MLK Day celebrated worldwide


Erinn Gardner

Nationally recognized as a holiday, MLK day serves to honor and respect Martin Luther King as a leader and overall person. While the world receives the day off, they should use it as a day to involve themselves in their community and make it a better place. These acts of service not only aid the community, but they certainly commemorate King and his impact on the world that everyone knows and loves.

Erinn Gardner, Editor in Chief

Every year on the third Monday in January, citizens globally celebrate MLK Day to commemorate the life and legacy of  Dr. Martin Luther King Jr. While the holiday entails the closing of schools and several workplaces, it really serves as a day on rather than a day off. Today, January 16, people around the world will perform acts of service, educate themselves and strive to help others in honor of King’s impact. 

As a result of the 1955 Montgomery, Alabama bus boycott, King first gained national recognition and pushed for the use of peaceful methods to overcome racial segregation. He led other protests, including The March on Washington in 1963. As a key African American civil rights figure of the 1960s, he played a crucial role in the Civil Rights Act of 1964, forbidding discrimination in facilities and employment, as well as the Voting Rights Act of 1965. His tremendous impact on society resulted in King receiving the Nobel Peace Prize in 1964. Unfortunately, James Earl Ray murdered King April 4, 1968, but Congress expeditiously called for a national holiday in his honor in 1970.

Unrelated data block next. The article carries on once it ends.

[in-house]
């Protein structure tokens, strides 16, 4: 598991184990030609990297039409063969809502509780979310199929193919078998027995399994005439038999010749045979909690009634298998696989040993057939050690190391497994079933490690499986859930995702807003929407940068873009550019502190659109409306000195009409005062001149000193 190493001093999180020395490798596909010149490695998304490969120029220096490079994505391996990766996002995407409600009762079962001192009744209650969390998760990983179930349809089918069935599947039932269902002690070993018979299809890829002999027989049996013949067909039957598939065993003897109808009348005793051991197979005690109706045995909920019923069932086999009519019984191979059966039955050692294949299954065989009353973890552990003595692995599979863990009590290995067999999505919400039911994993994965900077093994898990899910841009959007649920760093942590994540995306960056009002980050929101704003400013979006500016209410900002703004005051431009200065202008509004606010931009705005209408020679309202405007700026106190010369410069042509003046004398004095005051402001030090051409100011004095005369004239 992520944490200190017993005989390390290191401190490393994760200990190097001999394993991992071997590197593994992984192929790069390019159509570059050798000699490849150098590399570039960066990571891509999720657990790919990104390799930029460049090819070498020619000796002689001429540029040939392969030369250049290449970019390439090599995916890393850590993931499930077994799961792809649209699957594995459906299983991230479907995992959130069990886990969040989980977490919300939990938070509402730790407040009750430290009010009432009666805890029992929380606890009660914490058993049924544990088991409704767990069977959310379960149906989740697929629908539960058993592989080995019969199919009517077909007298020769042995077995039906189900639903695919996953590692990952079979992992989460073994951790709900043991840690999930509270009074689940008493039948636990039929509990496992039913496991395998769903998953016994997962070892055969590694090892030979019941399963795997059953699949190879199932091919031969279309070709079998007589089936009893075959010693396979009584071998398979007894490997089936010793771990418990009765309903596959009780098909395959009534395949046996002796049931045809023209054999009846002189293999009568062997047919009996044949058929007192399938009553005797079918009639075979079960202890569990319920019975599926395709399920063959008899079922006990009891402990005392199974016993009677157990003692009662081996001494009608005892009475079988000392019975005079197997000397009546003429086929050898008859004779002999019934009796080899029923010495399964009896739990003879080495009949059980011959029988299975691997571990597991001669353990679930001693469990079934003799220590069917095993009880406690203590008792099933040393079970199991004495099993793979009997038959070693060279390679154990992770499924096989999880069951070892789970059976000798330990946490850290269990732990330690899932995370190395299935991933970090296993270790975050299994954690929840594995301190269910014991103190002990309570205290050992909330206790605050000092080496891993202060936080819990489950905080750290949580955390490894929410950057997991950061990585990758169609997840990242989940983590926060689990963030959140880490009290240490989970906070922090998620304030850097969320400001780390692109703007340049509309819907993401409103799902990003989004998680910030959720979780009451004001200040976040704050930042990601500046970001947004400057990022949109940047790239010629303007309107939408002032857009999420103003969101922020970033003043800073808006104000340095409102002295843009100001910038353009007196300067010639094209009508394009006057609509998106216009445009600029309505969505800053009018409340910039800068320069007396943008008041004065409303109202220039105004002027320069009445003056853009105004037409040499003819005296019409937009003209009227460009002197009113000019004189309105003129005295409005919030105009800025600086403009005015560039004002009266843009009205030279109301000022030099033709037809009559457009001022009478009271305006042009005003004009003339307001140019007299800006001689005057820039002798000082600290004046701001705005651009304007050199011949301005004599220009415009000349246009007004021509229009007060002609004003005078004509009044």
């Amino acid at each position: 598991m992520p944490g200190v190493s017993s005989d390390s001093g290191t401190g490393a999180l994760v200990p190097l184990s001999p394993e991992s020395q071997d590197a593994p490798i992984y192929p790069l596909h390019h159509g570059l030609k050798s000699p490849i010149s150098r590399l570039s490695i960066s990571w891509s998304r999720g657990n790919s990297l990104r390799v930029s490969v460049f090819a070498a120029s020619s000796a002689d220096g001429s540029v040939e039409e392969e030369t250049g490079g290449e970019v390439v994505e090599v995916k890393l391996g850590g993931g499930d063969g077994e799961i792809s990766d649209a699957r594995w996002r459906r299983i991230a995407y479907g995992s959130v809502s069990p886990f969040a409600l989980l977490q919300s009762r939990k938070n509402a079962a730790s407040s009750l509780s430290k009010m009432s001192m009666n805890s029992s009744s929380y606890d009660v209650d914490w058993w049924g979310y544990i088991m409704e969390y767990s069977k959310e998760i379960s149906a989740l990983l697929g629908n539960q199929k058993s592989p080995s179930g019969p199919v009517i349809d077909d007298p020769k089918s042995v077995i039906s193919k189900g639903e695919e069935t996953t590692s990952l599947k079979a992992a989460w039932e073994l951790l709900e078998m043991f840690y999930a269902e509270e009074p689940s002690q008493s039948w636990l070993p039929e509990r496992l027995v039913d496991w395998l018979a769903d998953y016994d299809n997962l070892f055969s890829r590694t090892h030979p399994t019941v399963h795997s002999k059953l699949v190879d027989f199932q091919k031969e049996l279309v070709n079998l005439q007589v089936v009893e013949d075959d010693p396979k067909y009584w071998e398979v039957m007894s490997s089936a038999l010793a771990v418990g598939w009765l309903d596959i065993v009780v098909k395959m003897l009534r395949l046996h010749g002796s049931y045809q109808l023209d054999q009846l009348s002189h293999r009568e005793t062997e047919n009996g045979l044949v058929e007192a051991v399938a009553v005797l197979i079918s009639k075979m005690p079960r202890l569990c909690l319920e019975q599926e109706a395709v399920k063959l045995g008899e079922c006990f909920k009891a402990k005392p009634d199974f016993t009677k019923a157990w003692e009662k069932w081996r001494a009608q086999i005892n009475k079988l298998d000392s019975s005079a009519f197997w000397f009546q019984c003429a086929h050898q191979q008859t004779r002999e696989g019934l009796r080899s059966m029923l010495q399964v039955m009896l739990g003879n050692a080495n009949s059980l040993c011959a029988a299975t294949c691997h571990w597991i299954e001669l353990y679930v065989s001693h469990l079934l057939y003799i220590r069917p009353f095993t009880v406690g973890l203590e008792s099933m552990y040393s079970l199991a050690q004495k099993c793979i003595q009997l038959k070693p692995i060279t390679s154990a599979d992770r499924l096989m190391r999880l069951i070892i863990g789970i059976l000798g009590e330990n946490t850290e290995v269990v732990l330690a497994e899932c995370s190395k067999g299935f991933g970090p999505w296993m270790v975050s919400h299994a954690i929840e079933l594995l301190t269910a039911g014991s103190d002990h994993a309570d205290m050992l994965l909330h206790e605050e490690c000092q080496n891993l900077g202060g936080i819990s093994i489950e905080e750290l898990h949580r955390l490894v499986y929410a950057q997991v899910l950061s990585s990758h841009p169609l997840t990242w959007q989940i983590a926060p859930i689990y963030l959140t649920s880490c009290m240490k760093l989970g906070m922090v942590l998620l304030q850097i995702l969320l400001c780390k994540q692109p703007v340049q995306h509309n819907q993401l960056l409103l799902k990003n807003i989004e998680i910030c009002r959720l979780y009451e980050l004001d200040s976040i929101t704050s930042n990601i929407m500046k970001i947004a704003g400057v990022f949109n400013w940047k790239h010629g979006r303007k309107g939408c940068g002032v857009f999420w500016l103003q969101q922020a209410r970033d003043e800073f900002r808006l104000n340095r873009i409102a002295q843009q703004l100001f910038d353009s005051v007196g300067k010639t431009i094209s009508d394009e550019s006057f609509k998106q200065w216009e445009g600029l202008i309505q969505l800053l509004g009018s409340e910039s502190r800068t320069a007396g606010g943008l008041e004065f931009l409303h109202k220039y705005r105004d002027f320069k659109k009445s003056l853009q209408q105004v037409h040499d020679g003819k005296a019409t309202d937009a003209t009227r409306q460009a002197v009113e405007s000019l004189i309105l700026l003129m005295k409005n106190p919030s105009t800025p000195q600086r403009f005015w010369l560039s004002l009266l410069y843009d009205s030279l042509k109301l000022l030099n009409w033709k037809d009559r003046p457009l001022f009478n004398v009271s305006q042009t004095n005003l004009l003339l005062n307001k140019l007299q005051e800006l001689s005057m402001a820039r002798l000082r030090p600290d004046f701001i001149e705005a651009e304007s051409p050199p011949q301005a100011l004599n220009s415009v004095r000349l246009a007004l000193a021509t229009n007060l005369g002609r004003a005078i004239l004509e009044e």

“I feel that I always do something to acknowledge the day which could be going to an MLK event, parade or just by watching something about MLK on Tv. My church has also encouraged us to do some acts of service on MLK Day to help others in need. I’ve done food banks and set up for community events. I try not to think of MLK Day as a day off but a day to honor him and help others the way he did,” magnet senior Brooklyn Bolden said. 

The National Center for Civil and Human Rights (NCCHR) in downtown Atlanta went above and beyond for their MLK celebration. They celebrate him year-long with their MLK-Morehouse collection. This past weekend, the center led interactive activities for kids who may not recognize the importance of the holiday. The employees set up tables with chairs, along with “I have a dream” coloring sheets with crayons and markers. Additionally, they provided the children with storytimes, where they read books about MLK’s life and the civil rights movement. NCCHR also held a giveaway table with MLK buttons, notebooks, pencils that say “I have a dream” and tote bags. To put the icing on top of the cake, the center expanded its MLK exhibit for the weekend and added a real copy of MLK’s “I have a dream” speech. 

“What differentiates MLK Day from other holidays like Juneteenth is that we’re really encouraged to fulfill acts of service during that time. One of the ways we think of celebrating him is by doing volunteer work in the community and really trying to get to the heart of his message of community involvement. I’ve always loved the holiday, but I definitely like it more now that I’m working at the center and I’m able to engage with visitors and actually talk to them about Dr. King and share in the message of Dr. King, rather than just kind of keeping it to one day, we kind of keep it all year round,” NCCHR volunteer coordinator Kelly Crosby said. 

Acts of service on the holiday can include volunteering, making toiletry packs for the homeless, donating money and delivering meals. While a handful cannot carry out these acts on MLK day, everyone must know MLK’s legacy, and everything he stood for.